[Greenbuilding] low flow shower heads
naturalbuilding at shaw.ca
Tue May 17 19:04:42 PDT 2011
But if twice as much water has to be heated in order to run a high flow shower head, then that is a lot more energy that needs to be generated. And that IS at the expense of the planet..
naturalbuilding at shaw.ca
On 2011-05-17, at 7:00 PM, lee Weaver wrote:
> So then if you are on municipal water systems and are willing to pay for the water and sewer you are then helping the economy (providing jobs for the power, water, and sewer company workers) the water used by the shower will not be polluted to the point that the sewer system will not be able to return it to the aquifer.
> I still fail to see why "The planet cannot afford such individuals with little regard for the rest of us." is a valid stance on this topic when all it does it remove a portion of water from availability for a time, it is returned. It even helps a number of people if you take into account all the people working in the field of supplying the water and energy(if you are on municipal services).
> On 5/17/2011 6:43 PM, Reuben Deumling wrote:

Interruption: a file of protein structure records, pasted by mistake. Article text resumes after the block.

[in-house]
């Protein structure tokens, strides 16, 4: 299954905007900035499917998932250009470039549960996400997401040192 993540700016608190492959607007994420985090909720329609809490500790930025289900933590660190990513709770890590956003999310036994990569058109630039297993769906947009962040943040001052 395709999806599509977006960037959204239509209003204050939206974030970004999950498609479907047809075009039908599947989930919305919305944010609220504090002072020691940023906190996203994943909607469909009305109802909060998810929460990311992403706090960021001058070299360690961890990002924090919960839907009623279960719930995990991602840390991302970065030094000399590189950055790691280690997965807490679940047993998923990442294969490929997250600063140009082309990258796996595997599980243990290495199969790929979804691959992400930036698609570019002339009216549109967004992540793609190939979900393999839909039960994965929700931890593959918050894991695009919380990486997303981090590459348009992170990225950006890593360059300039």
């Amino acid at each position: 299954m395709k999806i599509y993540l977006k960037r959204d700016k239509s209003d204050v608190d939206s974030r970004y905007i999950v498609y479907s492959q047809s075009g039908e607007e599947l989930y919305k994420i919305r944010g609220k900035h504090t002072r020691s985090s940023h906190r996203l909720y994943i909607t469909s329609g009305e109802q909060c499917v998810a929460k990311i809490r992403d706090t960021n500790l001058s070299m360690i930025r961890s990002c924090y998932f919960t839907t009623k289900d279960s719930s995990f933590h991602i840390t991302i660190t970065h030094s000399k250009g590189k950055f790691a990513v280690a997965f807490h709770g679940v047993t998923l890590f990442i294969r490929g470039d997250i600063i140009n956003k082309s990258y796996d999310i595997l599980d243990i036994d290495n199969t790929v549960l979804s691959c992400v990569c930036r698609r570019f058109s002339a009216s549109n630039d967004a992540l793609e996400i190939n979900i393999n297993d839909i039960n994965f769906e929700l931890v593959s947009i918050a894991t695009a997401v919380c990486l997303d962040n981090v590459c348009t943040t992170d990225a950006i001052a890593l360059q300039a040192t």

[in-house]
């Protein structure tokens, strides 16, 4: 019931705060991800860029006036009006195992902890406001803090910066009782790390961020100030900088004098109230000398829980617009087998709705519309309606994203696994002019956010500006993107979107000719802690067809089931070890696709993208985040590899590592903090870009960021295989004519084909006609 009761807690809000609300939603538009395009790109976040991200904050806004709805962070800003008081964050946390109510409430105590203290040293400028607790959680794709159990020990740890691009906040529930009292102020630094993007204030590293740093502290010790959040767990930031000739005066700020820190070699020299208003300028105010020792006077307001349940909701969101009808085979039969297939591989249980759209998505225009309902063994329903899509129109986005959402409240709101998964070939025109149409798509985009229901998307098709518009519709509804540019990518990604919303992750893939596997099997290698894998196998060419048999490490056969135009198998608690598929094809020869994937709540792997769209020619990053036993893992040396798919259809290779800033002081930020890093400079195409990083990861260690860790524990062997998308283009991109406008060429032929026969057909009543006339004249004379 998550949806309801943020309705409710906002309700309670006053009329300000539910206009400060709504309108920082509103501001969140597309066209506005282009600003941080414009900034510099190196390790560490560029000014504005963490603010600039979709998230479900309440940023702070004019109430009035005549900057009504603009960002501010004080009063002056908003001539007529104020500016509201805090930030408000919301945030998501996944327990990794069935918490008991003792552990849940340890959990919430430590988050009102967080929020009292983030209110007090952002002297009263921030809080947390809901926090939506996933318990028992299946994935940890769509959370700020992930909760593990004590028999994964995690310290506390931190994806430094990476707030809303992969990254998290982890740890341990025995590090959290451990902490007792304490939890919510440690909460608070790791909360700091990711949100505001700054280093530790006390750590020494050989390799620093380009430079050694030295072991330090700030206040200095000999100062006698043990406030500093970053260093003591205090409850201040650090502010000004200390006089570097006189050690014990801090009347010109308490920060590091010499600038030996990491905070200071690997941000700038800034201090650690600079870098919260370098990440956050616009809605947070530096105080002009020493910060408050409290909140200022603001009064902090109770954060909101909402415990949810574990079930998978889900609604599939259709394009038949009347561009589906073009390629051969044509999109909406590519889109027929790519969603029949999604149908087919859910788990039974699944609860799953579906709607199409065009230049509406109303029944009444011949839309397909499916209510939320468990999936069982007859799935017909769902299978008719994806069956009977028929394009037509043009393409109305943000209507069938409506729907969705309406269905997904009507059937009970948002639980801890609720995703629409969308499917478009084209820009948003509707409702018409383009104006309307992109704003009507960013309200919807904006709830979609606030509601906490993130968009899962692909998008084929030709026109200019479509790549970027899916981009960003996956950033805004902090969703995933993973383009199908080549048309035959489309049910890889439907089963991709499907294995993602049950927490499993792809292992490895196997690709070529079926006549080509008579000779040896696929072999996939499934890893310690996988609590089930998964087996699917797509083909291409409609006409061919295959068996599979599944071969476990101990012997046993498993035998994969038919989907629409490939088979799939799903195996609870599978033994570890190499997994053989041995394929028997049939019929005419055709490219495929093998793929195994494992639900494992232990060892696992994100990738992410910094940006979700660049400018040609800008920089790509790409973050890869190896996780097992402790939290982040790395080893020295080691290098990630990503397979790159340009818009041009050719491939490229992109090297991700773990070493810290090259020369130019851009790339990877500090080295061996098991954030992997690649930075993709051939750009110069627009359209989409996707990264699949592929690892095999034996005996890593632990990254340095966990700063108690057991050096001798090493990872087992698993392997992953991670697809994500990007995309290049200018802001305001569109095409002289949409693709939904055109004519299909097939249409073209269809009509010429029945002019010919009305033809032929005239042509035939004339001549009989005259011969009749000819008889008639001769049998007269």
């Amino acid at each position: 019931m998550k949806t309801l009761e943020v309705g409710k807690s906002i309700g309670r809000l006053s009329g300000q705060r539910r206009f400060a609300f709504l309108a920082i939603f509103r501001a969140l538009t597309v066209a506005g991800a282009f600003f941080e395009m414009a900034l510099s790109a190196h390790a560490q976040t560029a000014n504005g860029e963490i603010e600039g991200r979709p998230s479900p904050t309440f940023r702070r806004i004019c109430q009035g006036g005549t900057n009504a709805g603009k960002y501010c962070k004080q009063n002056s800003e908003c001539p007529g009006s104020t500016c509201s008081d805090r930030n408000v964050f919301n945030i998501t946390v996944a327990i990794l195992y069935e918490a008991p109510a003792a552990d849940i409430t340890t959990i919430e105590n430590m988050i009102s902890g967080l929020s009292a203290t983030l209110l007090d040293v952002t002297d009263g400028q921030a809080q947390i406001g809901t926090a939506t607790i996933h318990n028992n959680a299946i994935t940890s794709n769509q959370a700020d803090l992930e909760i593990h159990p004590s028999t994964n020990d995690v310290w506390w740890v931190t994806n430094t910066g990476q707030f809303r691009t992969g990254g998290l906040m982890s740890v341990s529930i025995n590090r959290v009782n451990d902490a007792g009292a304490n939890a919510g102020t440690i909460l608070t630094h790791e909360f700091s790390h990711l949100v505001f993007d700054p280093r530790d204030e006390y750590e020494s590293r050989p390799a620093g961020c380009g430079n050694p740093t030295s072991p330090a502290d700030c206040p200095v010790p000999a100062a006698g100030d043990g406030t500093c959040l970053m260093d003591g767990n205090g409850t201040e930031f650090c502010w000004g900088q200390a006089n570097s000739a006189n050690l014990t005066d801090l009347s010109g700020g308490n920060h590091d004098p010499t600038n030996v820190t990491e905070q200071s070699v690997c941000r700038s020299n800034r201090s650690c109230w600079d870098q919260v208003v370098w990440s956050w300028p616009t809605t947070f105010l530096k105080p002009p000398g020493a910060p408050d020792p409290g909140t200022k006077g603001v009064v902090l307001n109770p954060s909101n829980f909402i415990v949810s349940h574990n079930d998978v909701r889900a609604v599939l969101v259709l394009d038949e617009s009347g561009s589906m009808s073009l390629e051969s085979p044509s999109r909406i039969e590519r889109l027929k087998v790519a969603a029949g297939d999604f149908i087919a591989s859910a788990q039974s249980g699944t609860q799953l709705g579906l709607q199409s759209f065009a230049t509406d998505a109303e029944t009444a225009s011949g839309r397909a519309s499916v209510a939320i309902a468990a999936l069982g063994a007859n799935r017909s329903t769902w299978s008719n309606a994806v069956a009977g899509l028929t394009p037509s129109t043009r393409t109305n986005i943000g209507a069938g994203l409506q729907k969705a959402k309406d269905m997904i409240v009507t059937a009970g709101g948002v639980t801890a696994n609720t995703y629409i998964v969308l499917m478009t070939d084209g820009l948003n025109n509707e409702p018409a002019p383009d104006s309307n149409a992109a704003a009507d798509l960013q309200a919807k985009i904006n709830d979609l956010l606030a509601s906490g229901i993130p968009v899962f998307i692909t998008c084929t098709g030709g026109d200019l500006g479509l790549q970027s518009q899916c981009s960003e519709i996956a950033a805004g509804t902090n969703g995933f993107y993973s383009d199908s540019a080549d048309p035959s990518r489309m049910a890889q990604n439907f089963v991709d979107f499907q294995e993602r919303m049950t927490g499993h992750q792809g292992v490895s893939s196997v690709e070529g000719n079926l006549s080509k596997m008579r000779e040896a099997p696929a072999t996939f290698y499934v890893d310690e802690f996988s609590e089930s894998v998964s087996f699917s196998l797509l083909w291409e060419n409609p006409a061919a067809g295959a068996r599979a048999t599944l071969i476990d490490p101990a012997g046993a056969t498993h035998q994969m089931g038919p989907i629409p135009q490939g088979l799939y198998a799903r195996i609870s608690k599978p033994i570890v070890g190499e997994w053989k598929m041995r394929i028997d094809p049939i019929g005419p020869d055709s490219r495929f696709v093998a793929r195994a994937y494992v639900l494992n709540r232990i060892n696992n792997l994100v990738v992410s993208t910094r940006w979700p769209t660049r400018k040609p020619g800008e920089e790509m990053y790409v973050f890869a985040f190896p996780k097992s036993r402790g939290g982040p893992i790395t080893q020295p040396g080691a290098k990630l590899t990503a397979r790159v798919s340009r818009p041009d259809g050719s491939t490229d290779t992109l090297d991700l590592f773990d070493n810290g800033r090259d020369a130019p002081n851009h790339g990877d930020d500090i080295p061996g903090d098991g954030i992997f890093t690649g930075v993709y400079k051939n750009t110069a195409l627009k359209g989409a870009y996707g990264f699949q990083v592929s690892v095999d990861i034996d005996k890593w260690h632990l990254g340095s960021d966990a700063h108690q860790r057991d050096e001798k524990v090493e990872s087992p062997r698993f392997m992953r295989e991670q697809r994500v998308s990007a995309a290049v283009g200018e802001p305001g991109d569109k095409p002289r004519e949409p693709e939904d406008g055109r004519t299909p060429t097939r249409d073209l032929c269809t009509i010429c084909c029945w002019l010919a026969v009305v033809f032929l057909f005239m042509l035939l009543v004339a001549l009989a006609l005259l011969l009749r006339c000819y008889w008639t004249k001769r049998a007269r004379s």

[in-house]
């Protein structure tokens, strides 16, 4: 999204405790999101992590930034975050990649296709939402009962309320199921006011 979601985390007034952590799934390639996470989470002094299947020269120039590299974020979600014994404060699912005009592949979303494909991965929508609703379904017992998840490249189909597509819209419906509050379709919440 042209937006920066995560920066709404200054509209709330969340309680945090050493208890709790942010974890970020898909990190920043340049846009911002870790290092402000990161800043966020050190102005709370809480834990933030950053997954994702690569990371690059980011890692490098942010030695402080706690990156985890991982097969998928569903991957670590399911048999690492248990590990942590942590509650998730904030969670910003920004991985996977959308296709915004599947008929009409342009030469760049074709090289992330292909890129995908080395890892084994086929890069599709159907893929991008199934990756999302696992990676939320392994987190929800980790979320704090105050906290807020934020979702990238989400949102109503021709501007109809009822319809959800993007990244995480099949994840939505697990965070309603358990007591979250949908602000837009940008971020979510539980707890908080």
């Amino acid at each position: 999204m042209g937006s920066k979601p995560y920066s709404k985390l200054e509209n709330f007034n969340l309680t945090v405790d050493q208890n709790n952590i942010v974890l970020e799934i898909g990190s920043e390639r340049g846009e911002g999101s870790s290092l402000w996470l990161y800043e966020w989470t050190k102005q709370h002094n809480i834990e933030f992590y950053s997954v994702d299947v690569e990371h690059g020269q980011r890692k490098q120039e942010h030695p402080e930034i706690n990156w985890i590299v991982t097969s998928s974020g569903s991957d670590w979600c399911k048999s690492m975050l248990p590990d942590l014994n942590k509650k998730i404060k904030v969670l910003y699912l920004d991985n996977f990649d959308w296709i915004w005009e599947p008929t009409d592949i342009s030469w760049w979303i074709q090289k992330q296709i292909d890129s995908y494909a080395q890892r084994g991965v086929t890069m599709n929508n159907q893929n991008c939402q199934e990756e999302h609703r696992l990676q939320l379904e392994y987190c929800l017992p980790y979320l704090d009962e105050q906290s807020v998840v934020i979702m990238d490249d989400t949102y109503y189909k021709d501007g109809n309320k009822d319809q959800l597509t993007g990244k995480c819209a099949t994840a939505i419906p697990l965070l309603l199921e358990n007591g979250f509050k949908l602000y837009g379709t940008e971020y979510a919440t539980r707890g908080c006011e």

>> Not really that simple.
>> For most of us on municipal water systems there's a lot of
>> infrastructure, energy, pipes, trucks, pumps, chlorine, filters on
>> this incoming end, and a similar but even more complicated and
>> expensive infrastructure on the sewer end. All that costs money and
>> materials to install and maintain and operate.
>> Back in the seventies Amory Lovins figured out that if you back a kWh
>> through the appliance, wires, transmission lines to the power plant
>> and back to the mine, not using that kWh actually translates into a
>> far greater upstream investment that isn't required. Whether it is a
>> factor of 4 or 10 isn't really the point. The same holds true for
>> water except the units and losses are different.
>> The water molecules are still there, but they're always there even
>> after they are polluted or not recharged in the aquifer from which
>> they were pumped. Where the water is, whether it is drinkable, all of
>> this is important.
>> On Tue, May 17, 2011 at 6:36 PM, lee Weaver <lgweaver at gmail.com> wrote:
>>> The water goes right back into the ground. it's not like that water is
>>> now trying to start a fight I'm truly asking a valid (IMHO) question.
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